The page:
Tuesday, March 10, 2009

☞ ARCHITECTURE: Recreational Boathouses

Looking back at 19th century prints of the Hudson and Harlem rivers, one can find the what was present at the now vacant
piers that only have broken pilasters sticking out of the water to hint at their former life. Boathouses and recreation piers with
intricate wooden arches and turrets were common on all water edges from Manhattan to Coney Island in Brooklyn. They often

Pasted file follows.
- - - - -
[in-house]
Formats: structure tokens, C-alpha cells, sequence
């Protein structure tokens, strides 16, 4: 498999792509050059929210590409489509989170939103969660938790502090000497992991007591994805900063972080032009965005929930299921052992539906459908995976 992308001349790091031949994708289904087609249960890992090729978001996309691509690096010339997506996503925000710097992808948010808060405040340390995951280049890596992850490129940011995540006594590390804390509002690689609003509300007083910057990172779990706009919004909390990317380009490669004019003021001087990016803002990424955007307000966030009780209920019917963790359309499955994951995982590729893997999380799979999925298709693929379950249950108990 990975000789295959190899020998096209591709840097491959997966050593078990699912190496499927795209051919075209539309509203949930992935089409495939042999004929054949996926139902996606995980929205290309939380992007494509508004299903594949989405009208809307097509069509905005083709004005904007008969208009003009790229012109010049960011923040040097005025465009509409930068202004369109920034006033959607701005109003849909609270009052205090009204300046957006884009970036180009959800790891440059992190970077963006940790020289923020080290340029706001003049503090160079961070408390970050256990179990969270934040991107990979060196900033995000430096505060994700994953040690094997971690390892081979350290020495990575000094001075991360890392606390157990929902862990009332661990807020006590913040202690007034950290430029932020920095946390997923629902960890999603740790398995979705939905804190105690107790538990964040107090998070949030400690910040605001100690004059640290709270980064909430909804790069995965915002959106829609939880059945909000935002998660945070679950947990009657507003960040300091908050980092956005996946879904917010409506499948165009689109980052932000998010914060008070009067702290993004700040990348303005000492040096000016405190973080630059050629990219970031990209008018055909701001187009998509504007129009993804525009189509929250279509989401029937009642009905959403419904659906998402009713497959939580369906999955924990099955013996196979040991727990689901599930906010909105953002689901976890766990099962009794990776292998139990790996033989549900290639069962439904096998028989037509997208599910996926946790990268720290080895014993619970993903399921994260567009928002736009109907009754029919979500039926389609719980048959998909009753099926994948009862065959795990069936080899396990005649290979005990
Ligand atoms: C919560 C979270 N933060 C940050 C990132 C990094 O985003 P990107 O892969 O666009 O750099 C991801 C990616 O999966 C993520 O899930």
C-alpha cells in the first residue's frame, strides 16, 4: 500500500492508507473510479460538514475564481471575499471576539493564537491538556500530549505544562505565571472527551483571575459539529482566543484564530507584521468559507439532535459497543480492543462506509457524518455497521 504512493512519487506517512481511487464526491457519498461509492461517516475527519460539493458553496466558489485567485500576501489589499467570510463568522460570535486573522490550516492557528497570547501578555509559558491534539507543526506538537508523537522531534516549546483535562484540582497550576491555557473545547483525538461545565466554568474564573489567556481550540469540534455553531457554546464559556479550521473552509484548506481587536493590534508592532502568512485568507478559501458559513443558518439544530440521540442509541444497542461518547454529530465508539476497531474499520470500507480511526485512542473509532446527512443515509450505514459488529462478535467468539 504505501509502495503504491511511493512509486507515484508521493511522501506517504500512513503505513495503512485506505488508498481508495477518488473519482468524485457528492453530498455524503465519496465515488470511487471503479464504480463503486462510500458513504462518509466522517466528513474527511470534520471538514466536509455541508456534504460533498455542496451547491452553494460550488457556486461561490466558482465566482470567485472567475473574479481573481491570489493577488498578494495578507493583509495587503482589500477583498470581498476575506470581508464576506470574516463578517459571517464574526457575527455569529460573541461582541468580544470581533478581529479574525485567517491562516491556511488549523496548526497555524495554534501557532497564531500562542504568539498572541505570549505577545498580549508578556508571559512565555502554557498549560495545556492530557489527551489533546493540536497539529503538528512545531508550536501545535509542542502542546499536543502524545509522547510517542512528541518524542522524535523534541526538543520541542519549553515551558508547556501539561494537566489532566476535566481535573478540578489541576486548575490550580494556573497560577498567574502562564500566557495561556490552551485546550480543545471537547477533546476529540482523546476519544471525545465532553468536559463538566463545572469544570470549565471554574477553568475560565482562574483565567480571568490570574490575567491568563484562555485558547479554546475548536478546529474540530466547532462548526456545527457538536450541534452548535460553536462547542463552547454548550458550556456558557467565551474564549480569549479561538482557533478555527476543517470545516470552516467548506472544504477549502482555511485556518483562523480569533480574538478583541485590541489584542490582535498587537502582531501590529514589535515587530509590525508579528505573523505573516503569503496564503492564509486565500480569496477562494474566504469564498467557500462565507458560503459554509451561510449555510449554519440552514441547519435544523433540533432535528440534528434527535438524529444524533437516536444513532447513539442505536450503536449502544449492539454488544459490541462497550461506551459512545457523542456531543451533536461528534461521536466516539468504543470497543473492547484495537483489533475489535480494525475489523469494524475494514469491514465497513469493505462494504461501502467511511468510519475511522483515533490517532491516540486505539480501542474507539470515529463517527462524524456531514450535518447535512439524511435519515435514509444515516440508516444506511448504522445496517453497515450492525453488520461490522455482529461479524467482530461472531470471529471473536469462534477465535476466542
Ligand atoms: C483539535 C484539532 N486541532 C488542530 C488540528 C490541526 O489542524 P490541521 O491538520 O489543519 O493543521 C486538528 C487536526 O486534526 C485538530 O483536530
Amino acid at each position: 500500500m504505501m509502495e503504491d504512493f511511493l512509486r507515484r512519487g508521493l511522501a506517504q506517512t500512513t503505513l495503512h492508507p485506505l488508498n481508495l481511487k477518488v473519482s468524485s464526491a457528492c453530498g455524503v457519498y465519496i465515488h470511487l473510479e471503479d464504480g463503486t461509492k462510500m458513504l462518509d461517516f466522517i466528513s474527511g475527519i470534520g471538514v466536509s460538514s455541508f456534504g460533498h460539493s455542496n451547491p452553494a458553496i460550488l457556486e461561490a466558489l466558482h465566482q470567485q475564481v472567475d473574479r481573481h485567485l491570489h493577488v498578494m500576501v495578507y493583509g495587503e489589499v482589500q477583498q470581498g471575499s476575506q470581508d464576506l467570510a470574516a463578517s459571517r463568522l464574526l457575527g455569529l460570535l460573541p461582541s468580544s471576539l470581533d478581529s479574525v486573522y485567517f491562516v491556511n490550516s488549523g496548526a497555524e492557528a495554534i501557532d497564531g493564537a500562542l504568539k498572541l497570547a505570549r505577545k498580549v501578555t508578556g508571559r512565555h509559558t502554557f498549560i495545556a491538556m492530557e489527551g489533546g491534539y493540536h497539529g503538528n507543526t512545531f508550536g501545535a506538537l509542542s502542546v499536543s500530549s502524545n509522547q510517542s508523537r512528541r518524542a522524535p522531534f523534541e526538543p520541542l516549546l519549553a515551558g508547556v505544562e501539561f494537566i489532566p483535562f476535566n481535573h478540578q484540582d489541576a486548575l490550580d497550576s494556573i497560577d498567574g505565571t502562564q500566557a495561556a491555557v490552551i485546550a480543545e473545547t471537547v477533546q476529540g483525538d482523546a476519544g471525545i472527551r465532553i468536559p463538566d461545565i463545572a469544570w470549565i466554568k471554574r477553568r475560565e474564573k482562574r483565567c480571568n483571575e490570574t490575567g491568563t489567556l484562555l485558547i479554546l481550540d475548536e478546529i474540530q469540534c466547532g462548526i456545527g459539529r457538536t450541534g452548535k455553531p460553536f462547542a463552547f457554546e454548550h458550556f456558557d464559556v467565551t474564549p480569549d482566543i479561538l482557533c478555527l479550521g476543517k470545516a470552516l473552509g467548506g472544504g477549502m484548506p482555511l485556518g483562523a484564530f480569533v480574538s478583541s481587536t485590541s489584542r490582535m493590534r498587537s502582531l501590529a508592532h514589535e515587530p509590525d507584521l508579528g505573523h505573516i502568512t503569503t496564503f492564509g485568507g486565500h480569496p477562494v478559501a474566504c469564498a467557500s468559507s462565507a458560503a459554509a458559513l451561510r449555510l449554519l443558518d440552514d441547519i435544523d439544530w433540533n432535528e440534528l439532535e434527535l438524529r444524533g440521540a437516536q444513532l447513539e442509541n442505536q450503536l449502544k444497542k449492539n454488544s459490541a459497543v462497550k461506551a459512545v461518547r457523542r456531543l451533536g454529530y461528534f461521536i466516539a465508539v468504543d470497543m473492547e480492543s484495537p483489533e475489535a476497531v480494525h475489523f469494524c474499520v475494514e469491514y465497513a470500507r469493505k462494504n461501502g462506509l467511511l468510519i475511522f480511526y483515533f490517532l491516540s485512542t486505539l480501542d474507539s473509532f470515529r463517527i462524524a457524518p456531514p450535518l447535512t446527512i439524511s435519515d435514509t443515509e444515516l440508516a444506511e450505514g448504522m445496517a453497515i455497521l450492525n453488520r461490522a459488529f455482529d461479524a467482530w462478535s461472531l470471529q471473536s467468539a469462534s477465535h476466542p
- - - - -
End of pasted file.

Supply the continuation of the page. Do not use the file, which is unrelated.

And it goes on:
were 2 levels and provided a place to meet and frequently docked ships large and small. The print above shows the Harlem river with an abundance of leisurely boating parties. Notice the small boathouse with the tower in the back ground. The modern photo of Pier A in Battery Park, although not in Harlem, shows what shorelines of Harlem might have looked like today if they still existed. Pier A is on the southern tip of Manhattan and is the only intact 19th century pier in the city. The print is from Shorpy's website link. Click on photos to enlarge. Also see Harlem Meer post for other example of boathouses.

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